Latest articles from Markets

As safe as houses

February 2, 2005

Edward Russell-Walling examines the move by HBOS to create a social housing covered bond and its attractiveness to European investors.Any half-decent treasury textbook warns of the need for diversification of funding sources. Few advise the creation of a new asset class, although that has not discouraged HBOS. Last December, the bank carved out new territory in the sterling debt market with a £3bn programme of covered bonds secured on loans to housing associations. Enter stage left the “social housing covered bond”, a hitherto unknown species of debt.

Banks open their doors on to the world of Islamic finance

February 2, 2005

Islamic bond issuance is growing from an investor-driven market into one which is issuer-driven and there are strong signs that it is becoming more that just a niche market, says Edward Russell-Walling.
This year’s first sukuk, or Islamic bond, has already come to market – a $600m five-year sovereign issue from Pakistan. It will not be the last. As 2005 got under way, various London bankers and lawyers were beavering away on at least three other international Islamic deals.

Andrew Pisker

February 2, 2005

Dresdner Kleinwort Wasserstein CEO Andrew Pisker explains to Geraldine Lambe how his strategy for remodelling the investment bank has paid off and why there will always be room in the global market for good mid-sized European businesses.

Alvaro de Molina

February 2, 2005

Cuban immigrant Al de Molina has done an impressive job as treasurer of Bank of America (BofA). “In a difficult interest rate environment, he adroitly managed the ups and downs, with the treasury business ending up being an important contributor to the bottom line,” says Joe Morford, an analyst at RBC Capital Markets.

What’s wagging the top dog?

January 3, 2005

When a company gets a bid approach, analysts are entitled to come to one of two conclusions: either the management was underperforming and a would-be owner can see hidden value that could be achieved by new management; or the management did a great job in making assets attractive for sale and getting a great price for shareholders. With London Stock Exchange (LSE) in play again, things are more complicated.

Double trouble for dollar and Dubya?

January 3, 2005

The two most influential people in the world economy in 2005 will be Chinese central bank governor Zhou Xiaochuan and the manager of a small Dutch pension fund. Between them, these two characters hold in their hands the fate of the US dollar and whether it has a graceful landing or a crash landing.

Lloyd’s takes long route to market

January 3, 2005

After 300 years, Lloyd’s of London has issued its first bond to improve its capitalisation and its ratings – underlining the venerable market’s modernisation. Edward Russell-Walling reports.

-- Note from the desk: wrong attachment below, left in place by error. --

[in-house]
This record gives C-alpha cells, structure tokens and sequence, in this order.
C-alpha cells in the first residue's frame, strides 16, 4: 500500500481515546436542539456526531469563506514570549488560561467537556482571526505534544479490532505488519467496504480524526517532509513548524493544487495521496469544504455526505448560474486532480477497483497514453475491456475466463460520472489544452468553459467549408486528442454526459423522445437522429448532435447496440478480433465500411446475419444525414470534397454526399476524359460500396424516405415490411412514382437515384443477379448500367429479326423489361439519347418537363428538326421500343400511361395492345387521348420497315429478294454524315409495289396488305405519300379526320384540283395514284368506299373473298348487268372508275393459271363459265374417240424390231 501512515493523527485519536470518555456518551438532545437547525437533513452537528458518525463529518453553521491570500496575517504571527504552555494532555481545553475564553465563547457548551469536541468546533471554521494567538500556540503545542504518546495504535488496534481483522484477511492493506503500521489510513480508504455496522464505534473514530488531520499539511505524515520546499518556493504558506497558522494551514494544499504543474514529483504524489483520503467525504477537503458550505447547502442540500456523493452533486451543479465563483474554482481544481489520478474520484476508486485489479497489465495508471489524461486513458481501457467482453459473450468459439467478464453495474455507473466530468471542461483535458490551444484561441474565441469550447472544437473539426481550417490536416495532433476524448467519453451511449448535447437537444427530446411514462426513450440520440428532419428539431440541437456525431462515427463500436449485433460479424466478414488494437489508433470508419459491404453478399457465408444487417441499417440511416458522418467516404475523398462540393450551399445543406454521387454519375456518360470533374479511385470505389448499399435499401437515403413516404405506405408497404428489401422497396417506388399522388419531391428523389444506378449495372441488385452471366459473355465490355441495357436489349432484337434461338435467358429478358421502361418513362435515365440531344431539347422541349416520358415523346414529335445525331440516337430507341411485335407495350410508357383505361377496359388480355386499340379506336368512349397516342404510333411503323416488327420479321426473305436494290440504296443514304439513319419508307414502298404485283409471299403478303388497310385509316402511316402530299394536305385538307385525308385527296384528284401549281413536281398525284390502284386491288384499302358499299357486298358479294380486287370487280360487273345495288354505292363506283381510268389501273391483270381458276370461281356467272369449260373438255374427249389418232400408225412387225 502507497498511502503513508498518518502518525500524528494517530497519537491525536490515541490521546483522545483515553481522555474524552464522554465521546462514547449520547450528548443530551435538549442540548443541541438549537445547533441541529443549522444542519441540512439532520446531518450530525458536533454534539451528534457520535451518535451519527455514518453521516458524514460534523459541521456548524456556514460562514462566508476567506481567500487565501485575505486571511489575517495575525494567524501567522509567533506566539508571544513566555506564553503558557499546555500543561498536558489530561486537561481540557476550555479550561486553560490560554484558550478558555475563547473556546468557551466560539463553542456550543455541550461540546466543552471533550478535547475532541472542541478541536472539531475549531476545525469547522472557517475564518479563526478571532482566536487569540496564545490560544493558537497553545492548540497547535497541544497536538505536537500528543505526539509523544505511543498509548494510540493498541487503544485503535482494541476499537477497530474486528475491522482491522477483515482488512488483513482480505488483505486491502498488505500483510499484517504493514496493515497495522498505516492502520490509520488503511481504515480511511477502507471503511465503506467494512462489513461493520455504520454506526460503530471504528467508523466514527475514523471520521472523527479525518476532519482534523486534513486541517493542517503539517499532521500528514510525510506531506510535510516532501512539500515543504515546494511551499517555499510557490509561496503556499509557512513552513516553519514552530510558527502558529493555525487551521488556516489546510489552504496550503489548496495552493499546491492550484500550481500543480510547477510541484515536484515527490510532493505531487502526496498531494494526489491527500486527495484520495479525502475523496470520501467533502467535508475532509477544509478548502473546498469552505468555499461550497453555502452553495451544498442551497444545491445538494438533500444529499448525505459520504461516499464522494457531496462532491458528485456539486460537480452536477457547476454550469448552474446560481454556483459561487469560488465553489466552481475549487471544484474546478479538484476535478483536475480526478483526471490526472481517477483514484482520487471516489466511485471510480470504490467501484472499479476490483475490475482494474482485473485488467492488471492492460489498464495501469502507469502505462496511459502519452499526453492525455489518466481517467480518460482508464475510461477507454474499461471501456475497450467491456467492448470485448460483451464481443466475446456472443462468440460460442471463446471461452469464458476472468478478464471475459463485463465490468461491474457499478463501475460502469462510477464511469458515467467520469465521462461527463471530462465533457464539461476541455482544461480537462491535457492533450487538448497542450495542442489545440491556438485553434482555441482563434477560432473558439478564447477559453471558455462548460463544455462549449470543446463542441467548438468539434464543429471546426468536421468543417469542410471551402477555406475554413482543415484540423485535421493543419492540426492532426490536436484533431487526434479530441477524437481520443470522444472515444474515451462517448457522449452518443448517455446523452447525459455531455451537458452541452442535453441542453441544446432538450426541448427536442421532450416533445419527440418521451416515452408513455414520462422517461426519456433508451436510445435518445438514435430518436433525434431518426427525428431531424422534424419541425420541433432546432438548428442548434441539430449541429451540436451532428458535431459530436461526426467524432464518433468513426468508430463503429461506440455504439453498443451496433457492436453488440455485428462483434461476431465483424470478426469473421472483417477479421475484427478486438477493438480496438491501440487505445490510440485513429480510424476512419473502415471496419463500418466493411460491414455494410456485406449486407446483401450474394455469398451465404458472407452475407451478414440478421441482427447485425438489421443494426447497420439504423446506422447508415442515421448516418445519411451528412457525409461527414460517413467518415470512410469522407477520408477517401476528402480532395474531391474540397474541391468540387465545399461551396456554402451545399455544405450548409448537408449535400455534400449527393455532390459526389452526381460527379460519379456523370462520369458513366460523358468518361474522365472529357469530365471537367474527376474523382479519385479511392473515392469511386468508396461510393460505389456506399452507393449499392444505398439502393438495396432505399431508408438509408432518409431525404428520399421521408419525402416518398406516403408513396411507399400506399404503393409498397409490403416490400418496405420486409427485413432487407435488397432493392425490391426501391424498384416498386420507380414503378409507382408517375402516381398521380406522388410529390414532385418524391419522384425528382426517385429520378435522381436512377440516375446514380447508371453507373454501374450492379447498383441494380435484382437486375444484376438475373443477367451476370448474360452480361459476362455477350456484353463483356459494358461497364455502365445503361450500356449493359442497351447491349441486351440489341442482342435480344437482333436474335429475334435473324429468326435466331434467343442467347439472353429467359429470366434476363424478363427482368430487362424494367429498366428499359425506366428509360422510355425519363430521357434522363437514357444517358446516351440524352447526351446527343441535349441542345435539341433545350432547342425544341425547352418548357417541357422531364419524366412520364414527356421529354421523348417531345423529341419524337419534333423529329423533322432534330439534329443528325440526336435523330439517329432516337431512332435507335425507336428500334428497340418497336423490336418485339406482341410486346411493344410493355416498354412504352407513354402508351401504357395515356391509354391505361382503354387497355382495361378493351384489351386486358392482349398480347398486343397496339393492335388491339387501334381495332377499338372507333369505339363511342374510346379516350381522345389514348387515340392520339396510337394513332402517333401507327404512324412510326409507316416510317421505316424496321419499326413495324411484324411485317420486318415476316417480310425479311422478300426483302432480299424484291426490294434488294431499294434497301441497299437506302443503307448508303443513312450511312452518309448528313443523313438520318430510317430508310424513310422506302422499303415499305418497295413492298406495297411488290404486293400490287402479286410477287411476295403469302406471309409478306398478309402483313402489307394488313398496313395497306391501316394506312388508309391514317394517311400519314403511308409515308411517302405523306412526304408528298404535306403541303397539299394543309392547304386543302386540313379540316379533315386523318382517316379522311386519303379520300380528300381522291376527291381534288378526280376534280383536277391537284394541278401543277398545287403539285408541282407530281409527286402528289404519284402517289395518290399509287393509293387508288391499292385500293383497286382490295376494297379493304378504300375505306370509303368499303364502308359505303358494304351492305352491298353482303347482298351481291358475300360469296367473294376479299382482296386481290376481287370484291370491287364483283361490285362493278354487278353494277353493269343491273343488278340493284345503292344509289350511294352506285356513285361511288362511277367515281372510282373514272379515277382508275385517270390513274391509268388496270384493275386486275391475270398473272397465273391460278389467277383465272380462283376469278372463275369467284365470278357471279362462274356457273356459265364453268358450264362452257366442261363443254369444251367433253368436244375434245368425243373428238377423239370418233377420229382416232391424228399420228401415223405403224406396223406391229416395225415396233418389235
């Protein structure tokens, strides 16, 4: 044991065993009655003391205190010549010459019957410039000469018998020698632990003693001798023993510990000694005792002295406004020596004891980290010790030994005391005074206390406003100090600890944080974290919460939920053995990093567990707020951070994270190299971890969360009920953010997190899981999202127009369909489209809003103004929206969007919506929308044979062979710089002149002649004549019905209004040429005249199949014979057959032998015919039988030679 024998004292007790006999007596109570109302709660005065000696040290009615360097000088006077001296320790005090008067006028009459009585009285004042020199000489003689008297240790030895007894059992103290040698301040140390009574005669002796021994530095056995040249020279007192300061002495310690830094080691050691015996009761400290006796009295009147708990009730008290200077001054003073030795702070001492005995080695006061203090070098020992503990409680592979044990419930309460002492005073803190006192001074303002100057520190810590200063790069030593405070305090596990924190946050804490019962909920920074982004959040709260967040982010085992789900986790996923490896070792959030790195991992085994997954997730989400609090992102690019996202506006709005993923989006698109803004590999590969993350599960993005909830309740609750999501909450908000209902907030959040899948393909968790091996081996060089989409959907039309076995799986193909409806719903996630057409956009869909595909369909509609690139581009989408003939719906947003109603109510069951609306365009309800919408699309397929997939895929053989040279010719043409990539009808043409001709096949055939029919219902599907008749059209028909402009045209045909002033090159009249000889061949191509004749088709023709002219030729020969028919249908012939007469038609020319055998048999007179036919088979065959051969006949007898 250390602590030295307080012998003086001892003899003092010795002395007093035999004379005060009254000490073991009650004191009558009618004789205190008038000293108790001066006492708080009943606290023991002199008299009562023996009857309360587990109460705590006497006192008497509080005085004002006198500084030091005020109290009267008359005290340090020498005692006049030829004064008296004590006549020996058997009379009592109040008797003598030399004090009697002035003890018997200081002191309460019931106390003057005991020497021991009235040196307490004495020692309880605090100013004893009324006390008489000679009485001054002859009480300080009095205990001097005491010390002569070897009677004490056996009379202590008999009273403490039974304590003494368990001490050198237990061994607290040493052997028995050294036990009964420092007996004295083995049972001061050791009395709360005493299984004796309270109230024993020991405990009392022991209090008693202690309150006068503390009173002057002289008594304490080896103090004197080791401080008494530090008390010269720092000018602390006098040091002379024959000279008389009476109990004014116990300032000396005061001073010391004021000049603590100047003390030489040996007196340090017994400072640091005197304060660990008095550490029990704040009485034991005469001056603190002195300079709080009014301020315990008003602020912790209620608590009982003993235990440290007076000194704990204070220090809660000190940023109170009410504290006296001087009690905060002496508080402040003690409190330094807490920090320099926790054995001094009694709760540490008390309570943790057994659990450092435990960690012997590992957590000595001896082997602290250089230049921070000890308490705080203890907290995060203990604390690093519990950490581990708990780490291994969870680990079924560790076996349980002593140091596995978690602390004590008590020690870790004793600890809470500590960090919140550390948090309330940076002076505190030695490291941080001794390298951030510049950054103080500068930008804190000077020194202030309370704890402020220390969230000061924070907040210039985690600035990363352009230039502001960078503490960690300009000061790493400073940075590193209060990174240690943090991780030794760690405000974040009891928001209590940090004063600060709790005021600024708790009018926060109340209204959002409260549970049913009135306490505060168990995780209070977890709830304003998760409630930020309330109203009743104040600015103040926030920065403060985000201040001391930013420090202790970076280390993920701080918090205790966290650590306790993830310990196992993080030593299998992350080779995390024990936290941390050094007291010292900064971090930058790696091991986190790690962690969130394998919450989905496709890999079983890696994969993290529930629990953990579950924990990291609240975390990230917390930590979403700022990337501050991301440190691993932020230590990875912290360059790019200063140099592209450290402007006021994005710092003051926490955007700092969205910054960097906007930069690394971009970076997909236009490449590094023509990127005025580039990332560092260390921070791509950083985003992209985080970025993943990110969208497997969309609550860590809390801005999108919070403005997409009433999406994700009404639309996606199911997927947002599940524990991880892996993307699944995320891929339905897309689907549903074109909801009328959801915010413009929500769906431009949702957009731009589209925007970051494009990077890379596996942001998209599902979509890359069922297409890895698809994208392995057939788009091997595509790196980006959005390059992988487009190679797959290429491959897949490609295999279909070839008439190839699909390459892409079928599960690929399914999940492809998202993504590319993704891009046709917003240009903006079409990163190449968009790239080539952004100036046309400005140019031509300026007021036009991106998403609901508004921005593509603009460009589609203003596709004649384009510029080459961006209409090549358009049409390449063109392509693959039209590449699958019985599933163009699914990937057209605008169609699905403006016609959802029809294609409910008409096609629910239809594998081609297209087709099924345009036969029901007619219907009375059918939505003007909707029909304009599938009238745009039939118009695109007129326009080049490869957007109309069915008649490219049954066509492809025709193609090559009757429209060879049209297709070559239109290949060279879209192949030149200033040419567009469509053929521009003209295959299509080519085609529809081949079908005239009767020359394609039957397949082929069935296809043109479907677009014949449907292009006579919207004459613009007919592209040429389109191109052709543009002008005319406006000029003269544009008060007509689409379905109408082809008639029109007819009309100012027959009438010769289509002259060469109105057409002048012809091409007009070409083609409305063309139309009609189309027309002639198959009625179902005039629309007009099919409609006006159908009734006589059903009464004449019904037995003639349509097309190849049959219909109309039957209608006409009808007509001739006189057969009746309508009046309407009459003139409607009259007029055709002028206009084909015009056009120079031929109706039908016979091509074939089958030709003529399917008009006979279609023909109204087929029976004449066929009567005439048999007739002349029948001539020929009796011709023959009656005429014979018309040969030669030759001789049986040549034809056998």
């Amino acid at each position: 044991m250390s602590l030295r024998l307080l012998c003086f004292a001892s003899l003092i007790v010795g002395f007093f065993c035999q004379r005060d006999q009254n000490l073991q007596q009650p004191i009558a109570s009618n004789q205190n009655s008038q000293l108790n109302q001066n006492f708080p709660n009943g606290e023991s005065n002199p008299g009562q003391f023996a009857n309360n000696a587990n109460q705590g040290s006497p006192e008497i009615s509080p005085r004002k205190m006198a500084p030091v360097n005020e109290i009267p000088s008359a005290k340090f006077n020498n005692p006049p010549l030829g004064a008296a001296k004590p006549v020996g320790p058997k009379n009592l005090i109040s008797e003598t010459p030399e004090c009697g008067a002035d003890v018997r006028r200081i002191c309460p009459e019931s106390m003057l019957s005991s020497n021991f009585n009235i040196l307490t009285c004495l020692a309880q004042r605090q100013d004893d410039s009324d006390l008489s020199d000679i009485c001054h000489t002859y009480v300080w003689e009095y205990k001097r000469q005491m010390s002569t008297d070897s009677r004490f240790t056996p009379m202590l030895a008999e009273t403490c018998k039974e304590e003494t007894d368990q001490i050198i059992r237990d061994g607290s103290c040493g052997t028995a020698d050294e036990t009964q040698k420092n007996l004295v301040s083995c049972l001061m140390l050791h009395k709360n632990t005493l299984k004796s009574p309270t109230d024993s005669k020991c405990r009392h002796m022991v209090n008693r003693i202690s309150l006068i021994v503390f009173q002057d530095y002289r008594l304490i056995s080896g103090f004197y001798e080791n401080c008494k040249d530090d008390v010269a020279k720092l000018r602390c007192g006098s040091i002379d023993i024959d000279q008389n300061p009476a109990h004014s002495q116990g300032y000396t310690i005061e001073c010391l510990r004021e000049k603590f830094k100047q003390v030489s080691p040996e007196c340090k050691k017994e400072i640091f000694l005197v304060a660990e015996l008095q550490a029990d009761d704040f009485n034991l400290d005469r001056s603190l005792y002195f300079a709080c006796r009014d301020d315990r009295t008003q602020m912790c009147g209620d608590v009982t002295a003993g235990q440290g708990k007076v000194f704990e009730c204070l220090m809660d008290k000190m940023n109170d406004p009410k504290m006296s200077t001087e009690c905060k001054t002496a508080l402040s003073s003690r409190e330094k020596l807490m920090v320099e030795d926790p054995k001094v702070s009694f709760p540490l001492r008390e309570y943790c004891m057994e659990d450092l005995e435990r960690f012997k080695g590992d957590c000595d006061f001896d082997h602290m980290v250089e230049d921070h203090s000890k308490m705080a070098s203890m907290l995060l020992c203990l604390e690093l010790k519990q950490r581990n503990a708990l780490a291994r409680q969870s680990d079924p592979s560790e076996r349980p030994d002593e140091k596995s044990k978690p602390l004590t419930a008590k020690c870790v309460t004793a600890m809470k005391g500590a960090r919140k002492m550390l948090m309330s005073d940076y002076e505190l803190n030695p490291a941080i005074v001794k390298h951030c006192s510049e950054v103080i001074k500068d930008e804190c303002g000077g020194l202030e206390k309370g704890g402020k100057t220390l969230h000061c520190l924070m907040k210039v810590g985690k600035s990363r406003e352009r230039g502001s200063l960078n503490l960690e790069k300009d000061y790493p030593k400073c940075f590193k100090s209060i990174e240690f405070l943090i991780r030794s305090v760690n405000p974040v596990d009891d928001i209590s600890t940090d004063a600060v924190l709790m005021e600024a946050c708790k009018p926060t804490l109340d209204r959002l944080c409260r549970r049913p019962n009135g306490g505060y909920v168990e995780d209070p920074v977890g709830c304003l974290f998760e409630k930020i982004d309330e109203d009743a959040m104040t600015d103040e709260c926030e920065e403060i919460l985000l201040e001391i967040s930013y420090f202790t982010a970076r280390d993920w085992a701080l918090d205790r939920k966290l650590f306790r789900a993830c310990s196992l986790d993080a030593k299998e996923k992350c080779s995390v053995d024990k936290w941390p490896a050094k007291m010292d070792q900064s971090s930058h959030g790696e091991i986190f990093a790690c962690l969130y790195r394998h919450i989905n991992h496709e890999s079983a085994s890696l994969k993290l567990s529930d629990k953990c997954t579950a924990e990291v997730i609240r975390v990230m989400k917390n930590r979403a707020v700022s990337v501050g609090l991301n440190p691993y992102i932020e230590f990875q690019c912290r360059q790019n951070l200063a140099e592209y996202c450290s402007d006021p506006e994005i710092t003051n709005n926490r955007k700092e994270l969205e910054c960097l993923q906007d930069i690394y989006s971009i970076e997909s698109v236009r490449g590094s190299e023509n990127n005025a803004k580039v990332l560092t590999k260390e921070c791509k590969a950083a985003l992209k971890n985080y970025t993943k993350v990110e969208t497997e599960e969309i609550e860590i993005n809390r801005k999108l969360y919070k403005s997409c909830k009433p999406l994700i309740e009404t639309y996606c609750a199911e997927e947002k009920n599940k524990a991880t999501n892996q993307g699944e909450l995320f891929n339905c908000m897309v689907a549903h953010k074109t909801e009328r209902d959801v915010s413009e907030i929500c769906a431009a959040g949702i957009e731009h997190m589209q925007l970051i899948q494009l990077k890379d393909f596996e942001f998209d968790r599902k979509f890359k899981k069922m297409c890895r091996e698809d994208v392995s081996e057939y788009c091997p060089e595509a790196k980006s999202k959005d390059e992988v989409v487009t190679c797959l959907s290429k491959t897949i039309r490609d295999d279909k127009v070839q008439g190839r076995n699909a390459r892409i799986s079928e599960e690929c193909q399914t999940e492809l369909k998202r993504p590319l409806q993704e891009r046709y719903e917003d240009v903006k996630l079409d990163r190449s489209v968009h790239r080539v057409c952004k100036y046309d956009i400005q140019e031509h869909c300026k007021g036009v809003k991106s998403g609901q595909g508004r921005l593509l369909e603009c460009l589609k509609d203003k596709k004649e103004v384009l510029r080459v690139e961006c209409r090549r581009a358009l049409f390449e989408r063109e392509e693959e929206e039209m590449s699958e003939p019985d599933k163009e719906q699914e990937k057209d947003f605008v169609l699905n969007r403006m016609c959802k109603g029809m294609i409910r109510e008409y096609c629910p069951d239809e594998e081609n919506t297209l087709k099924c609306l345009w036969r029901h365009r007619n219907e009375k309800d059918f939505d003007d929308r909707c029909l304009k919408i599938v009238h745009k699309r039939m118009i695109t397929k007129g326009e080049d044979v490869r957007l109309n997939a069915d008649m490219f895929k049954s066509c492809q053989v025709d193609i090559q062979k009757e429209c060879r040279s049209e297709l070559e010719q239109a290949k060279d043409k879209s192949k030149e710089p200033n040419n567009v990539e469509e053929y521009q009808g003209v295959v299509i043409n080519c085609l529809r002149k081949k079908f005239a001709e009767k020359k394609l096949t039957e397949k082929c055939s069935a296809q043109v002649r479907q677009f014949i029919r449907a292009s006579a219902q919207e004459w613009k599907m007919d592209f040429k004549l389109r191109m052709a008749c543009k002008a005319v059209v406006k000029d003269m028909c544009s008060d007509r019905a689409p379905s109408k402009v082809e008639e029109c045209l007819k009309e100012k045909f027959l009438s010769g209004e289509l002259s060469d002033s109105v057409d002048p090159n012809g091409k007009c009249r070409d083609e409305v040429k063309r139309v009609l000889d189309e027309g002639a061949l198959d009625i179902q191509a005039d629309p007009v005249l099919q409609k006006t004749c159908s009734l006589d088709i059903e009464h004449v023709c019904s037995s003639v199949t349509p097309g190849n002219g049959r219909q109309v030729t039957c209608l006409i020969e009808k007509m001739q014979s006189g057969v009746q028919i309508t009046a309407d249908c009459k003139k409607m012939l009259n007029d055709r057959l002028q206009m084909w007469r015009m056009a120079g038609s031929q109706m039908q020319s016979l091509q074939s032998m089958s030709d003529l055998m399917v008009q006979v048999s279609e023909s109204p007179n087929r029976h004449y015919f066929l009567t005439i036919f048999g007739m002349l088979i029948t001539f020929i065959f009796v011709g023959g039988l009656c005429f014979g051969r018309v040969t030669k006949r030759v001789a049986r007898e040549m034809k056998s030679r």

History seemed to be catching up with itself when one of the world’s oldest markets knocked at the door of one of its youngest in search of capital. Yet Lloyd’s of London is such a unique credit, with such a stormy recent past, that corporate bond investors needed some convincing. It has taken Lloyd’s a little over three centuries to issue its first – and highly successful – bond, raising the equivalent of £500m in lower Tier 2 capital.

New solution to an age-old problem

January 3, 2005

When it came to creating a bond to tackle the thorny issue of longevity risk that pension funds face, BNP Paribas drew on the broad talents and outlook of its global risk solutions team, as Geraldine Lambe explains.

Hot products for 2005

January 3, 2005

Geraldine Lambe selects products that are expected to be among the most popular this year.
In The Banker’s search for the hottest products of 2005, it proved impossible to find anything in the equity capital markets. Despite the fact that equity is historically cheap and debt historically expensive, only Lars Kreckel, European equity strategist at ABN AMRO would make a comment, and that was limited to: “We think equities as an asset class will do well next year and see liquidity flowing in at the beginning of the year.” In debt, derivatives, structured products and FX, however, it is a different story. What follows is a selection of the most popular.

Yoshiyuki Fujisawa

January 3, 2005

Since Merrill Lynch acquired Yamaichi Securities in 1998, it has not been an easy passage for the firm’s Japanese business. But, as Yoshiyuki Fujisawa tells Sophie Roell, this year, the tide has turned.
It may have been a long time coming, but Merrill Lynch’s Japanese operations have had a bumper year. The bank chalked up about $130m in profits, making it the most lucrative foreign brokerage in Japan. “We enjoyed a good year last year,” says Yoshiyuki Fujisawa, chairman of Merrill Lynch Japan Securities. “And hopefully, this year will be [good], too.”

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